Having a good relationship with your competitor can be beneficial because often there is room for you to grow together. You can learn from each other’s mistakes without giving up trade secrets. It also opens the door for future acquisition or merger.
I can’t speak for brick-and-mortars or commodity businesses, but I’ve learned in running a blog-based, online business that “competition” is more a good thing than a bad one.
Without sites in the same niche, there’s nobody to link to you, nobody for you write a guest post for, and not a lot of other articles or happenings to inspire new content and products.
And I don’t hesitate to share good content I find from similar blogs, first because readers appreciate it, and second because it helps to grow a fledgling niche.
Competition is a good thing. Google was not the first search engine. If no one is doing it yet it means you have to establish a market from scratch and convince people why they need it.
Whereas, if you have competition it means that someone has already validated that market, so you just have to focus on differentiation. How can you provide a much better experience?
For example, look at how Uber has changed taking a car or taxi. Don’t be afraid of competition, and don’t focus too much on it either. Instead think about your product and how you can provide an amazing experience for your users.
I view competition as a positive, motivating thing. First of all, it validates my market. If there was no one else in my space, I would be concerned that the market for my offering isn’t large enough to attract other competitors.
Second, it helps me set the rails for my own business by giving me external data points for what’s working and what’s not.
For an entrepreneur, falling in love with comfort can be the kiss of death. Having someone pushing you to get better is always helpful in avoiding the lull of complacency and stagnancy. When you run, it’s helpful to have someone running with you to help you keep pace when things get challenging.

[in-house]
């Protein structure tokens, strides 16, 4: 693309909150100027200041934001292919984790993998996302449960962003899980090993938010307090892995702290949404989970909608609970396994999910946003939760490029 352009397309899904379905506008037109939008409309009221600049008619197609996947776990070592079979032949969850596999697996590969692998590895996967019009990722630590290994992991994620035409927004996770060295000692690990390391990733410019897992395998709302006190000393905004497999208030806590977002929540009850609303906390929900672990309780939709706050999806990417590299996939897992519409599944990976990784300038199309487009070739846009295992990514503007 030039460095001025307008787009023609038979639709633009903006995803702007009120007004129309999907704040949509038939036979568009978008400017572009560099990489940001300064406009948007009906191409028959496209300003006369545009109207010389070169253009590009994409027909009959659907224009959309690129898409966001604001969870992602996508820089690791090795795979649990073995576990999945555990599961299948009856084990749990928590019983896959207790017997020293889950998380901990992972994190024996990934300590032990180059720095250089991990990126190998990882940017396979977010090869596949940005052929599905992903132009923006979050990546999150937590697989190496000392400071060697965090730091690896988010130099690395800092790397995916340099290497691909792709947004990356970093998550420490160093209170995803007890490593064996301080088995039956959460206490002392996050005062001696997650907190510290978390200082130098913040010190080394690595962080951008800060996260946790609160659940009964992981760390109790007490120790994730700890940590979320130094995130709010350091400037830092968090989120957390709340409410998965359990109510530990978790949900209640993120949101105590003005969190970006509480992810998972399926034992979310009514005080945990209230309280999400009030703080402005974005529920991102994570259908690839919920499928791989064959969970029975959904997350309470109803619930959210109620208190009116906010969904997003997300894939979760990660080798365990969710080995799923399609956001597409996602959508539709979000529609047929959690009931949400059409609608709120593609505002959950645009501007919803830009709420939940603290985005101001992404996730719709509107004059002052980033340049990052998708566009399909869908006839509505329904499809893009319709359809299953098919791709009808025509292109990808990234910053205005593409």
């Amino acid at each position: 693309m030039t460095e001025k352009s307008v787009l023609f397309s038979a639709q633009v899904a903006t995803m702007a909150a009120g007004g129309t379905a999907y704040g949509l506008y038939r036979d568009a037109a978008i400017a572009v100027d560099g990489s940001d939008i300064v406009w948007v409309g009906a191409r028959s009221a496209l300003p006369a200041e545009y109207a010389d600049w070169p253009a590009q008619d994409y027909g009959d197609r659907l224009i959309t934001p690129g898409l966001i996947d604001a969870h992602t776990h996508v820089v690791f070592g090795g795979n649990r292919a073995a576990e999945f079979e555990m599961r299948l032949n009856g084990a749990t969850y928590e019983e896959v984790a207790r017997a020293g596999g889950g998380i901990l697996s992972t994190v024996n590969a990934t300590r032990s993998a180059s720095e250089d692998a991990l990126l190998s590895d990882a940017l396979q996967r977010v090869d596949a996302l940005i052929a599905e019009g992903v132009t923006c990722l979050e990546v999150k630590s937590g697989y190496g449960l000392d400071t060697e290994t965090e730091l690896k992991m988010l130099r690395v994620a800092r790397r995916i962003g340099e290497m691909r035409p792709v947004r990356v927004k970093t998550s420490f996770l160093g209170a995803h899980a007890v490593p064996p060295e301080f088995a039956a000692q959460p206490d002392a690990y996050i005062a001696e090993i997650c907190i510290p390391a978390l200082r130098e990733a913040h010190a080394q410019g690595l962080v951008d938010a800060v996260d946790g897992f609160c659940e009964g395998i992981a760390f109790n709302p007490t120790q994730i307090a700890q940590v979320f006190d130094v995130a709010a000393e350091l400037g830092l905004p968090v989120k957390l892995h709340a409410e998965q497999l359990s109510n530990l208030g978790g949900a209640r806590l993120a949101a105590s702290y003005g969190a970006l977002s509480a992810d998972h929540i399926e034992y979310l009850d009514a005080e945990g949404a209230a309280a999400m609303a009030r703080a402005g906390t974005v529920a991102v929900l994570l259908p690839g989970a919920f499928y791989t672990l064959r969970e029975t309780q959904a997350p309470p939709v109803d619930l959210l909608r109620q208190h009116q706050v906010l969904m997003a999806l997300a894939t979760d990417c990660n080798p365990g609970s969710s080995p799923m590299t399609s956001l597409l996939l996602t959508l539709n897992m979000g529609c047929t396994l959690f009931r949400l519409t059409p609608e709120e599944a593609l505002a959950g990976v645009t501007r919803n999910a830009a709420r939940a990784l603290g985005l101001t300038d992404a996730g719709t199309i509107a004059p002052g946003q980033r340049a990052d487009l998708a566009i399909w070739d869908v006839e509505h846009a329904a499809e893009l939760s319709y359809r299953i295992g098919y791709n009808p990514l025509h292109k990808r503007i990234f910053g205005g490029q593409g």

In a similar manner, you can view competition as a motivator to keep you focusing on growing your business even when everything inside of you wants to settle-in and ride it out.
You’re looking at a $74 trillion global economy — so plenty of business to go around. Until you reach $10 million in revenue your only real barrier to success is you — dealing with your own issues, lack of knowledge, etc.
So ignore competition and stayed focused on establishing a beachhead of customers. For instance, Airbnb finally gained traction when the founders flew from California and camped out in New York City with their first 20+ customers and made sure the details were right — great photos, great descriptions, etc.
So, pick an initial small niche of customers, live with them, and get to your first $1 million in revenue.
Competition is great and can be a powerful motivating force for young entrepreneurs. Our drive to compete with others can save us from growing complacent.
I’ve seen far too many companies that, after achieving some degree of success, rested on their laurels while newer, more innovative companies were able to successfully compete for their market share.
But it’s also important not to get so caught up in competing with others that it’s detrimental to your personal growth or the success of your company. Direct some of your competitive drive inward. Set clear growth metrics. And then, when you hit those goals, try to best yourself.
Think of yourself as an Olympic sprinter who’s not only trying to win the race, but also break your own world record. Often, pushing yourself to peak performance is the best way to leave the competition in the dust.
I literally pay zero attention to competition. First, I’m in a space that has very little. Second, I’m much more focused on how I can serve my current clients and customers.
I do watch other people that do similar things to me but in different industries. I’ve found it’s much more educational to watch people that aren’t in competition with me because they’ll also be more willing to help me out and give advice.
Competition can be motivating but you don’t want to focus too much on what they’re doing. Keep an eye on them but you want to focus on the things that you can control.
Although it might look like your competitors are totally kicking your butt, they could be imploding internally so there’s a lot of information that’s unavailable to you. The only full picture that you have is of your company.
Too much focus on your competition stifles your creative juices, and almost guarantees you won’t be leading the pack.